Everyone should make their own decisions and live with the consequences. The problem with the shots was that many people misinformedly, unconstitutionally insisted that everyone inject. Anyone who supported mandatory shots (and school closures, etc.) listened to dishonest people and internalized their lies. Much of the world reopened schools by Summer 2020 with no problems.
I’m curious. Do you know how inaccurate the Covid tests are? Do you think that avoiding human contact and wearing a mask (as she does, outside) will make a virus die off?
Tremendous damage has been done by all of the political theater of the past 29 months, with no benefit to show for it. The CDC quietly revised its guidelines last week and, in so doing, effectively admitted this, as did a Johns Hopkins study published in February, 2022.“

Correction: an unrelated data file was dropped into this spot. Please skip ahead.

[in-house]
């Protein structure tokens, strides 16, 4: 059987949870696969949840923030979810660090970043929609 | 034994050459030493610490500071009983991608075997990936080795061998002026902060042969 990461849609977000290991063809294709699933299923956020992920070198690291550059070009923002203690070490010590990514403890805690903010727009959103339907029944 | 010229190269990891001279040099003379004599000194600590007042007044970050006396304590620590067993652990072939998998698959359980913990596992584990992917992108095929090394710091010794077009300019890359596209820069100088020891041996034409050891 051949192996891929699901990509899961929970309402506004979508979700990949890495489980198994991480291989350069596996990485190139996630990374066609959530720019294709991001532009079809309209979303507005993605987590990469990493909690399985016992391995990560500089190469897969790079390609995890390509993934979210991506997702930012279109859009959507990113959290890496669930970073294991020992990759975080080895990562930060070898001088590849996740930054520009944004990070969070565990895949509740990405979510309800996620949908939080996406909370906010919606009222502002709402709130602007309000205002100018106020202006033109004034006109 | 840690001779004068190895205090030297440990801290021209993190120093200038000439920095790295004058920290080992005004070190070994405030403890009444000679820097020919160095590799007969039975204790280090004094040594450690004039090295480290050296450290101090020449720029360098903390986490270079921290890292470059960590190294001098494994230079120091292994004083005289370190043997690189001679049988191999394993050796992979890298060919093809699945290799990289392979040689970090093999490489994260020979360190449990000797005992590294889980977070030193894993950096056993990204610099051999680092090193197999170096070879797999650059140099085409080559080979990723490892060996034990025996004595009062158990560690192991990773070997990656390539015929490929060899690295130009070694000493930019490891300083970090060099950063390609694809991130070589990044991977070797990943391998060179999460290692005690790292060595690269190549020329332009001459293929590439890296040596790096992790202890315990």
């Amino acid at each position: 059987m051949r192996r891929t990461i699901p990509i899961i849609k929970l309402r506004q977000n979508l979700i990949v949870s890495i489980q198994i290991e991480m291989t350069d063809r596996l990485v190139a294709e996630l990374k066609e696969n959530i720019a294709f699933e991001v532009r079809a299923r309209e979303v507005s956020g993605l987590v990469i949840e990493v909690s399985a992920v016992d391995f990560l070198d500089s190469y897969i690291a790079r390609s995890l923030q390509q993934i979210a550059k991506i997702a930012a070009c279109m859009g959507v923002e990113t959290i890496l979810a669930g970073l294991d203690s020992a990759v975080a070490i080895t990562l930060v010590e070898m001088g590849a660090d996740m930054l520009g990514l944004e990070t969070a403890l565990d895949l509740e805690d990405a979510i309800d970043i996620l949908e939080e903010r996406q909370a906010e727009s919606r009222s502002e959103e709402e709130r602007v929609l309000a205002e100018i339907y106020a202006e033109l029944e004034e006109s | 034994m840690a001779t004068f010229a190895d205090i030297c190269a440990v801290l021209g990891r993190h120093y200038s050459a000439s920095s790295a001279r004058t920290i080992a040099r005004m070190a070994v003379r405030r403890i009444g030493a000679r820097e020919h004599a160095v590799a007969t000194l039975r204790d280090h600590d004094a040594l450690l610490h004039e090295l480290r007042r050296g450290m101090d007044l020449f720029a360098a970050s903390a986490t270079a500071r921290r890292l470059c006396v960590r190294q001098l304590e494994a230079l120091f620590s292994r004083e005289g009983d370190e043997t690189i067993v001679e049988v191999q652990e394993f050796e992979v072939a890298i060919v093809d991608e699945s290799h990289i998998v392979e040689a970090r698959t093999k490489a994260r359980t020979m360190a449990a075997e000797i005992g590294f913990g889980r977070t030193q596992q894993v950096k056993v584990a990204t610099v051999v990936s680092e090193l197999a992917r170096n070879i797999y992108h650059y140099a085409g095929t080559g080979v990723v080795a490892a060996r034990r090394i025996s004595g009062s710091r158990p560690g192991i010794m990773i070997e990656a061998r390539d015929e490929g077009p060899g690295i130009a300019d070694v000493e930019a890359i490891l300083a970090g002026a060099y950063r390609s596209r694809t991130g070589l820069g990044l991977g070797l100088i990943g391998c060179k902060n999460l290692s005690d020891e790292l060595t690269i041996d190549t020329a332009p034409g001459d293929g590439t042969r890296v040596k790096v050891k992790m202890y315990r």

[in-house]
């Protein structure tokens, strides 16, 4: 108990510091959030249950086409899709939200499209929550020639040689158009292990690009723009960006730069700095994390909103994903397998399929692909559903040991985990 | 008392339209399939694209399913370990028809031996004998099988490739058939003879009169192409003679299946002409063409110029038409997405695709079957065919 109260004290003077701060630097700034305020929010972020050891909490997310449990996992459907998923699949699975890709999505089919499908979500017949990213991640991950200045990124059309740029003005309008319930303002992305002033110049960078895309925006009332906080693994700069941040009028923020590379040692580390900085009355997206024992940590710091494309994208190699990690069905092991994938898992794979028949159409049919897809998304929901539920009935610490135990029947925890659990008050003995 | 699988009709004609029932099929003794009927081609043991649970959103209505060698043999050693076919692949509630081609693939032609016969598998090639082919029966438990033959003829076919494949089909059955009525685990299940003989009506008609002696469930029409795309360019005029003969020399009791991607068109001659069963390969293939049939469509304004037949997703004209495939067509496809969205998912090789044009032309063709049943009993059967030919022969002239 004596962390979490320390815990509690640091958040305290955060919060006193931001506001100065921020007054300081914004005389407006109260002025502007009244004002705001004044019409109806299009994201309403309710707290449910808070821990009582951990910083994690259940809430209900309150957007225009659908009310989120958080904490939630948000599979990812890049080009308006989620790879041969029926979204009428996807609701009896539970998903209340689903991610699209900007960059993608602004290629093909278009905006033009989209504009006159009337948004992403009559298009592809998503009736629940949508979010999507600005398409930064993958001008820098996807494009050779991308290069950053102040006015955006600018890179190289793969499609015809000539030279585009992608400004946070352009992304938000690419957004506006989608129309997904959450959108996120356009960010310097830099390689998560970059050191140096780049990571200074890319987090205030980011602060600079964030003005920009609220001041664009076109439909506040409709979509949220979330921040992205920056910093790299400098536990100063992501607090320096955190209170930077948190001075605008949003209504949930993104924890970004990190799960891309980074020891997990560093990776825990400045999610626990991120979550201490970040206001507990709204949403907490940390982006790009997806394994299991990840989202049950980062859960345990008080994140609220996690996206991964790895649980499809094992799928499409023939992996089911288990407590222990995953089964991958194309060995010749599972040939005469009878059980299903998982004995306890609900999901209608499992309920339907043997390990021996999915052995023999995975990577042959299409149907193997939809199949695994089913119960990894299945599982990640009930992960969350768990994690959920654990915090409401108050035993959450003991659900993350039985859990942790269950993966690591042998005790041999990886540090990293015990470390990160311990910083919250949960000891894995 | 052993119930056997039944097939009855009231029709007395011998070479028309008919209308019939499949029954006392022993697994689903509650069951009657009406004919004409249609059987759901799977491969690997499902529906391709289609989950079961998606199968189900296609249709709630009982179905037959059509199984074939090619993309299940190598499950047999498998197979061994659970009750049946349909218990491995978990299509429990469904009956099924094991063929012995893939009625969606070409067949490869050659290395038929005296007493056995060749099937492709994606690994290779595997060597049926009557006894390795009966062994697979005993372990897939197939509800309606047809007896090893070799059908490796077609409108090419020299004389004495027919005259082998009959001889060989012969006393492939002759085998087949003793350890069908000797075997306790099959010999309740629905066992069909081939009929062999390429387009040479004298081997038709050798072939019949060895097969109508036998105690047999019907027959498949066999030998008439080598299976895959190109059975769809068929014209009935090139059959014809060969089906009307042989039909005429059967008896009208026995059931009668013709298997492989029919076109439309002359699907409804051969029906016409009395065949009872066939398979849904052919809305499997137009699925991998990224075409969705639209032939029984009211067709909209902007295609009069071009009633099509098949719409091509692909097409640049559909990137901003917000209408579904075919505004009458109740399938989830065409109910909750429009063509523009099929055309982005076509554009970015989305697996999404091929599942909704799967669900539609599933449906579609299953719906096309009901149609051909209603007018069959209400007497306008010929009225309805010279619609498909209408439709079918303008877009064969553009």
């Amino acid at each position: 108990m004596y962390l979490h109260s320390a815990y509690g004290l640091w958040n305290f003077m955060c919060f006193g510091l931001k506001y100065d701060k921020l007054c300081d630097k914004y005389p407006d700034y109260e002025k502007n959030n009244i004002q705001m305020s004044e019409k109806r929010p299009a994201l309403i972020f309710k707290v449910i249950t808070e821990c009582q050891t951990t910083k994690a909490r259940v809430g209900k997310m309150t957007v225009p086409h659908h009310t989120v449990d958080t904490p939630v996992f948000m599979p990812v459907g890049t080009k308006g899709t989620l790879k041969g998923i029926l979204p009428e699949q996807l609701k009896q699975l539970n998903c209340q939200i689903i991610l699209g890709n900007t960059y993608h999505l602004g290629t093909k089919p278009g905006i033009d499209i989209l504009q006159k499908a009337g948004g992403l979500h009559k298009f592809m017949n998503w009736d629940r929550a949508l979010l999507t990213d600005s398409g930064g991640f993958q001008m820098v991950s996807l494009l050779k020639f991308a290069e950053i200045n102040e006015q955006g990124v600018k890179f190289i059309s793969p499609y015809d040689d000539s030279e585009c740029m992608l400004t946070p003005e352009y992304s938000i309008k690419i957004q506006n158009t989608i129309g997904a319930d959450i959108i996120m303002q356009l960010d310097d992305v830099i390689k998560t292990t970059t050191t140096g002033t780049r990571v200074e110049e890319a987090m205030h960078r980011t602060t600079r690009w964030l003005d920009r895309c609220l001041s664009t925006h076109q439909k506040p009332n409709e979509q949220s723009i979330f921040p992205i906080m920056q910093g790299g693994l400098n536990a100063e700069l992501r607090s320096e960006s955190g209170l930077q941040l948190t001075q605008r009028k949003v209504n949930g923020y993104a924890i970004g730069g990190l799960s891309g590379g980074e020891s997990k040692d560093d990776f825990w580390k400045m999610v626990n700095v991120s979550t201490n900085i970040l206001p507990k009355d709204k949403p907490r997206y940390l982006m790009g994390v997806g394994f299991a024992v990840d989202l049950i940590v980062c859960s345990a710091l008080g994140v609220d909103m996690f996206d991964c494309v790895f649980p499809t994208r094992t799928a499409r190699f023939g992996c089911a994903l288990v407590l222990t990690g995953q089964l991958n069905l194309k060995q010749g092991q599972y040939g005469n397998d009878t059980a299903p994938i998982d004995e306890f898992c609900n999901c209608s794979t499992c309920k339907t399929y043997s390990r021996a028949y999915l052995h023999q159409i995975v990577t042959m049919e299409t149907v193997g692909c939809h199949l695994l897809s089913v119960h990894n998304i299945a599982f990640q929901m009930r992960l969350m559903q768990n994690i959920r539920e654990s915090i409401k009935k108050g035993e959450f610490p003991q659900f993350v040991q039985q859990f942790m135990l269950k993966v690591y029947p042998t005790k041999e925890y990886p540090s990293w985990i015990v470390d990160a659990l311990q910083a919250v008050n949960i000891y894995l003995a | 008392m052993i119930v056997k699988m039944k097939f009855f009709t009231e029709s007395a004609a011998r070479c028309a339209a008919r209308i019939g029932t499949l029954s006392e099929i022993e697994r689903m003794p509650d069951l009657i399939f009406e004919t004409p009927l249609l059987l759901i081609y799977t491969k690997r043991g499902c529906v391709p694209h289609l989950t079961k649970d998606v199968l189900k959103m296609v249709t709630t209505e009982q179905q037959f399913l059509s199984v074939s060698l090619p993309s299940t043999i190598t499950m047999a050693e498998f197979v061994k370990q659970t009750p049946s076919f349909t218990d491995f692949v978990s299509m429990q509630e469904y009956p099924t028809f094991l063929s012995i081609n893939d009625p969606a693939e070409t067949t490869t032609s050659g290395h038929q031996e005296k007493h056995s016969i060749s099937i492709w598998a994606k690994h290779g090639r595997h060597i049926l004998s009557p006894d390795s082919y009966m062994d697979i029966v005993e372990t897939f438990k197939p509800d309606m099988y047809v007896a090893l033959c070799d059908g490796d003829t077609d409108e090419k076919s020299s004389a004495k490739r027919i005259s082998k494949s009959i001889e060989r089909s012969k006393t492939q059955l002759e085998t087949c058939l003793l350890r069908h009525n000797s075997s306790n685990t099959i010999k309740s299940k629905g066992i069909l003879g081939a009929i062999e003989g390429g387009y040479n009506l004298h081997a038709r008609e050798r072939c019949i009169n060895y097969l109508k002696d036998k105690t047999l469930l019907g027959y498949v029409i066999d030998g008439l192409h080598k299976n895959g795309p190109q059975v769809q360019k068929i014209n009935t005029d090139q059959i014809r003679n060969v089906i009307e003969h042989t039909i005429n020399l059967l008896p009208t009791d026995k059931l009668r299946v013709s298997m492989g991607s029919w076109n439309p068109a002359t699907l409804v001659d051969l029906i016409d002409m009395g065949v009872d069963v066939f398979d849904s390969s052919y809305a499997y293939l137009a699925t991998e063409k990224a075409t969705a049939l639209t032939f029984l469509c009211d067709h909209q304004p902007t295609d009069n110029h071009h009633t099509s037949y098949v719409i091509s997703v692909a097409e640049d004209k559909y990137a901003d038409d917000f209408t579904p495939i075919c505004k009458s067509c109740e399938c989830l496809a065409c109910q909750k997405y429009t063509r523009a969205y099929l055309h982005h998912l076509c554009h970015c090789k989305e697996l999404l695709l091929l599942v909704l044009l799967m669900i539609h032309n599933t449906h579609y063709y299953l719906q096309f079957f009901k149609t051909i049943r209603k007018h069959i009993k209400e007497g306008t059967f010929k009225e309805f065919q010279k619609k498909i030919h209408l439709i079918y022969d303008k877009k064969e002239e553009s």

I might also have added but didn’t, that many doctors and nurses—the smart, unbought ones—strongly oppose the shots.
My neighbor hasn’t responded to my message/questions. If I’m wrong about the shots, I’d like to know why.
I forwarded this e-mail exchange to several people. One, a yoga instructor, replied:
“I would be interested to delve a bit deeper into the specifics of what [your neighbor] discovered when she spoke with all of ‘those doctors and nurses, especially those working in the hospitals during the early days and then again after.’ How many doctors and how many nurses worked directly with patients in the hospitals? What were those hospitals, and what work did they do, exactly? Did she follow up with these same people afterwards? What, exactly, did they tell her? Were they reporting direct experience, or passing on what they heard from other sources? She said their experiences and advice informed her decisions. Was it their direct experience or was it just advice they offered?